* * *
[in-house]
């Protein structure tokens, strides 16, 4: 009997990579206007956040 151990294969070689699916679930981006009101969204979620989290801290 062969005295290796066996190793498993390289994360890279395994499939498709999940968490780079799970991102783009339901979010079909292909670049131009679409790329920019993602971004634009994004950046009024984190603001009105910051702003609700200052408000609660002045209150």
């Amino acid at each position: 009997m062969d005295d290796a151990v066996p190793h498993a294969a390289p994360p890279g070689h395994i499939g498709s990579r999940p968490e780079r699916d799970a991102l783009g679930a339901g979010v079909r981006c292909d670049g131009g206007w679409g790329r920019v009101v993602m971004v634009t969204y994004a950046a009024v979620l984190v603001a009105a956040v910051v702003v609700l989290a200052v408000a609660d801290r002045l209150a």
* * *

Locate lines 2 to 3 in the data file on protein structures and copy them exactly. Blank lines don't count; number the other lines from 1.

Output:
């Protein structure tokens, strides 16, 4: 009997990579206007956040 151990294969070689699916679930981006009101969204979620989290801290 062969005295290796066996190793498993390289994360890279395994499939498709999940968490780079799970991102783009339901979010079909292909670049131009679409790329920019993602971004634009994004950046009024984190603001009105910051702003609700200052408000609660002045209150």
């Amino acid at each position: 009997m062969d005295d290796a151990v066996p190793h498993a294969a390289p994360p890279g070689h395994i499939g498709s990579r999940p968490e780079r699916d799970a991102l783009g679930a339901g979010v079909r981006c292909d670049g131009g206007w679409g790329r920019v009101v993602m971004v634009t969204y994004a950046a009024v979620l984190v603001a009105a956040v910051v702003v609700l989290a200052v408000a609660d801290r002045l209150a």